For both practical and occult reasons, most Greek temples
face east to utilize light from the rising sun. At night, classical ruins are lit
from below. This lighting scheme signals a familiar idea of monument. But to
me, these monuments are rendered unfamiliar by the orange electric lighting. The
shadows are in the wrong places. It is unsettling, like a face lit from below
with a flashlight during a campfire horror tale.
I wanted to design something that reversed the relationship
between electric lighting and Greek temples: structures that are designed to be
activated by electric light at night the same way Greek temples are activated
by the sun. To translate the phenomenological experience of the Parthenon at
sunrise to my project, I need to add the element of time.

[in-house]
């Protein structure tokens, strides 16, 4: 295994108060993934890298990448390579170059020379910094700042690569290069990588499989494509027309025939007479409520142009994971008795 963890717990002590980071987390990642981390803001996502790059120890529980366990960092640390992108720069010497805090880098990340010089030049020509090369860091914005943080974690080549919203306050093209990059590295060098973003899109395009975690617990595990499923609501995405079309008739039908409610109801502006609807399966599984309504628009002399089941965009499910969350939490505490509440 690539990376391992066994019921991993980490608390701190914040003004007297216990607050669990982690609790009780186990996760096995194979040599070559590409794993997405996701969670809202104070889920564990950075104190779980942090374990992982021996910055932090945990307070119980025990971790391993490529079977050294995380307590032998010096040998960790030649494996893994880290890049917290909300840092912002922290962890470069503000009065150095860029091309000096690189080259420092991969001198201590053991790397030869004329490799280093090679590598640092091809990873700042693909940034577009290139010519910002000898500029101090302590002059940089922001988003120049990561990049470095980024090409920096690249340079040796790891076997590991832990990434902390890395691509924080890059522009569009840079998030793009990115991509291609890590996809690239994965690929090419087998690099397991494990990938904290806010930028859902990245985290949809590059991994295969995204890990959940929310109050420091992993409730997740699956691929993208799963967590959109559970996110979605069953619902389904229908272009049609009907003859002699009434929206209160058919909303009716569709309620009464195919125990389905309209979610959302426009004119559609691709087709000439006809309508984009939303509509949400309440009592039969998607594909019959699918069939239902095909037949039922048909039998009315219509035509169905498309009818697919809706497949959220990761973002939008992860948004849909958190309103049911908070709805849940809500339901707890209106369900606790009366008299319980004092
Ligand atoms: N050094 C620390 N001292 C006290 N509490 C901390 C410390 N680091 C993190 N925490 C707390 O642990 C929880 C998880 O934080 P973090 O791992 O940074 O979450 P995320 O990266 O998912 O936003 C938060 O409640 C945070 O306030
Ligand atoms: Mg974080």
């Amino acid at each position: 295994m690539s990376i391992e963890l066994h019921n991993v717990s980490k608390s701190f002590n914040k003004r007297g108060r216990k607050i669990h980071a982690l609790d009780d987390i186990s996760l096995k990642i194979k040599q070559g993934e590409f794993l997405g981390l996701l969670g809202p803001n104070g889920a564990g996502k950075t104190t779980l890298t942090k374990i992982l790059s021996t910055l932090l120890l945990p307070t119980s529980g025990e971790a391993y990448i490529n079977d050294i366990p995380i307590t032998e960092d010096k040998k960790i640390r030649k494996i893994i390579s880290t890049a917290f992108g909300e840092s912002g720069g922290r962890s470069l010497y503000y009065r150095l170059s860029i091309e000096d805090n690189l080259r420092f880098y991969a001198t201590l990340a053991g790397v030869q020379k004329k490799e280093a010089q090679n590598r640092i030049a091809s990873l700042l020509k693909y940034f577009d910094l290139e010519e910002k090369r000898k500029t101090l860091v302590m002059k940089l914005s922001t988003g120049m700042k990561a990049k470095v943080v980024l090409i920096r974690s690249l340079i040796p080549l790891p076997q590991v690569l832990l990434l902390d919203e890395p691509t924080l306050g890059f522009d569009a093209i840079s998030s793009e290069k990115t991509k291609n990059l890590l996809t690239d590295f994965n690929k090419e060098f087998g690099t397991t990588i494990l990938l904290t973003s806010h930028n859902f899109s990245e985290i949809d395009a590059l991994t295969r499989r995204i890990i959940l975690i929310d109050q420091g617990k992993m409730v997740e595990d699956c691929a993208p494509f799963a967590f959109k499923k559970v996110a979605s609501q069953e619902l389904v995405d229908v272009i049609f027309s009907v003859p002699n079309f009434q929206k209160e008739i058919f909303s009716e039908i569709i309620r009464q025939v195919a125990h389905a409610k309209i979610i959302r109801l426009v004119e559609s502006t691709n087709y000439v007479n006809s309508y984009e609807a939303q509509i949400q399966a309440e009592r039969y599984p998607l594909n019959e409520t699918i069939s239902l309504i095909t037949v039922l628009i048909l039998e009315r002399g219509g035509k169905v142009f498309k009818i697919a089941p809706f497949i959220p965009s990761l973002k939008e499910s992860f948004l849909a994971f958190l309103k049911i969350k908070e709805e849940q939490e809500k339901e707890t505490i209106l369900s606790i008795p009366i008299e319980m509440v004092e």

began with the idea to place a spotlight above the island of Aegina programmed
to turn 360-degrees over one year.
light grazes an area of Aegina’s terrain, and its movement illustrates the time
and date like the hands on a massive clock.
Four large, glass totems mark the locations on the island
illuminated during the night of solstices and equinoxes, celebrating the
changing of seasons. At precisely midnight, the near-perpendicular angle of
incidence of the electric light lines up perfectly with the glass totem,
causing it to cast its most vibrant shadow. It is like an eclipse at midnight.
Once constructed, I imagine Calendar will continue to
generate activity in the light’s path. By assigning specific dates to areas of
land, this project invites the residents of Aegina to imagine interventions
inspired by the Greek calendar and time-based events.
Some possible futures include:
A long, linear amphitheater the
length of a Calendar week constructed
for a theater festival in July. The spotlight provides the stage
Polychromatic glass tubes built on
for the annual pistachio festival in September. The tubes convert the bright
white beam into a colorful light show, creating a festival ambiance.
A Cypress tree planted to
commemorate the date of a loved one’s death.